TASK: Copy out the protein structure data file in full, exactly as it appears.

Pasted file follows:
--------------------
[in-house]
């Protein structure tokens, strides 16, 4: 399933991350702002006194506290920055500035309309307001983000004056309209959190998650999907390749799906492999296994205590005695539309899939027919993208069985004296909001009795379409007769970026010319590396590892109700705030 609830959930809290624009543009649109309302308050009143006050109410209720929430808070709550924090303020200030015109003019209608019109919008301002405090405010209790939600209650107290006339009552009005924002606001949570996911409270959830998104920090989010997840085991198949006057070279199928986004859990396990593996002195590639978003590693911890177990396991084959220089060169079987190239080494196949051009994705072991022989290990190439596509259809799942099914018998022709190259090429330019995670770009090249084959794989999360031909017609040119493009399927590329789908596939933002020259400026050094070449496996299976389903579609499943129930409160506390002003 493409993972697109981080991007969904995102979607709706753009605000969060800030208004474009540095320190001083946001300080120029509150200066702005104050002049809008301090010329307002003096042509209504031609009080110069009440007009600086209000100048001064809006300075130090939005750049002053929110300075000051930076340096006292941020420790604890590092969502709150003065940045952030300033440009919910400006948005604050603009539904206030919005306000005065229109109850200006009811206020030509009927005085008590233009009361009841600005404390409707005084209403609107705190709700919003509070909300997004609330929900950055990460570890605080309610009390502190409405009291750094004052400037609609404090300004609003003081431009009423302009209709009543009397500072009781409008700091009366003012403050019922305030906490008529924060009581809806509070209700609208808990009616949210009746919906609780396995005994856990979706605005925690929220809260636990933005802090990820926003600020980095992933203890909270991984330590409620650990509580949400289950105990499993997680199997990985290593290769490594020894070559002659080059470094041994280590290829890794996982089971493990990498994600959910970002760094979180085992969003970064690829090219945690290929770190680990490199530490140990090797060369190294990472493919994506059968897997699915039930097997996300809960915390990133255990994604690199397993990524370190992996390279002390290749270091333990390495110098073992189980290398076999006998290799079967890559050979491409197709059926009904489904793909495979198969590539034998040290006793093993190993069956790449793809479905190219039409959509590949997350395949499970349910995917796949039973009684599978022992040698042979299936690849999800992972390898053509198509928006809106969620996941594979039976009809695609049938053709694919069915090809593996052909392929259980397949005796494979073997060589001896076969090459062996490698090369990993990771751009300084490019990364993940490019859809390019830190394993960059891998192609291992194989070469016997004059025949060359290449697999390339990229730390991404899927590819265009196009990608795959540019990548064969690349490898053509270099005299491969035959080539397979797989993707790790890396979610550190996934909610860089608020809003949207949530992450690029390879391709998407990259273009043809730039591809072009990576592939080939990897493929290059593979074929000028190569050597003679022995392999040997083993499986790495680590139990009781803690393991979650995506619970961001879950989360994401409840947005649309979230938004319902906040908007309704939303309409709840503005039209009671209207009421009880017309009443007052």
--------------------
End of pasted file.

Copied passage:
[in-house]
């Protein structure tokens, strides 16, 4: 399933991350702002006194506290920055500035309309307001983000004056309209959190998650999907390749799906492999296994205590005695539309899939027919993208069985004296909001009795379409007769970026010319590396590892109700705030 609830959930809290624009543009649109309302308050009143006050109410209720929430808070709550924090303020200030015109003019209608019109919008301002405090405010209790939600209650107290006339009552009005924002606001949570996911409270959830998104920090989010997840085991198949006057070279199928986004859990396990593996002195590639978003590693911890177990396991084959220089060169079987190239080494196949051009994705072991022989290990190439596509259809799942099914018998022709190259090429330019995670770009090249084959794989999360031909017609040119493009399927590329789908596939933002020259400026050094070449496996299976389903579609499943129930409160506390002003 493409993972697109981080991007969904995102979607709706753009605000969060800030208004474009540095320190001083946001300080120029509150200066702005104050002049809008301090010329307002003096042509209504031609009080110069009440007009600086209000100048001064809006300075130090939005750049002053929110300075000051930076340096006292941020420790604890590092969502709150003065940045952030300033440009919910400006948005604050603009539904206030919005306000005065229109109850200006009811206020030509009927005085008590233009009361009841600005404390409707005084209403609107705190709700919003509070909300997004609330929900950055990460570890605080309610009390502190409405009291750094004052400037609609404090300004609003003081431009009423302009209709009543009397500072009781409008700091009366003012403050019922305030906490008529924060009581809806509070209700609208808990009616949210009746919906609780396995005994856990979706605005925690929220809260636990933005802090990820926003600020980095992933203890909270991984330590409620650990509580949400289950105990499993997680199997990985290593290769490594020894070559002659080059470094041994280590290829890794996982089971493990990498994600959910970002760094979180085992969003970064690829090219945690290929770190680990490199530490140990090797060369190294990472493919994506059968897997699915039930097997996300809960915390990133255990994604690199397993990524370190992996390279002390290749270091333990390495110098073992189980290398076999006998290799079967890559050979491409197709059926009904489904793909495979198969590539034998040290006793093993190993069956790449793809479905190219039409959509590949997350395949499970349910995917796949039973009684599978022992040698042979299936690849999800992972390898053509198509928006809106969620996941594979039976009809695609049938053709694919069915090809593996052909392929259980397949005796494979073997060589001896076969090459062996490698090369990993990771751009300084490019990364993940490019859809390019830190394993960059891998192609291992194989070469016997004059025949060359290449697999390339990229730390991404899927590819265009196009990608795959540019990548064969690349490898053509270099005299491969035959080539397979797989993707790790890396979610550190996934909610860089608020809003949207949530992450690029390879391709998407990259273009043809730039591809072009990576592939080939990897493929290059593979074929000028190569050597003679022995392999040997083993499986790495680590139990009781803690393991979650995506619970961001879950989360994401409840947005649309979230938004319902906040908007309704939303309409709840503005039209009671209207009421009880017309009443007052």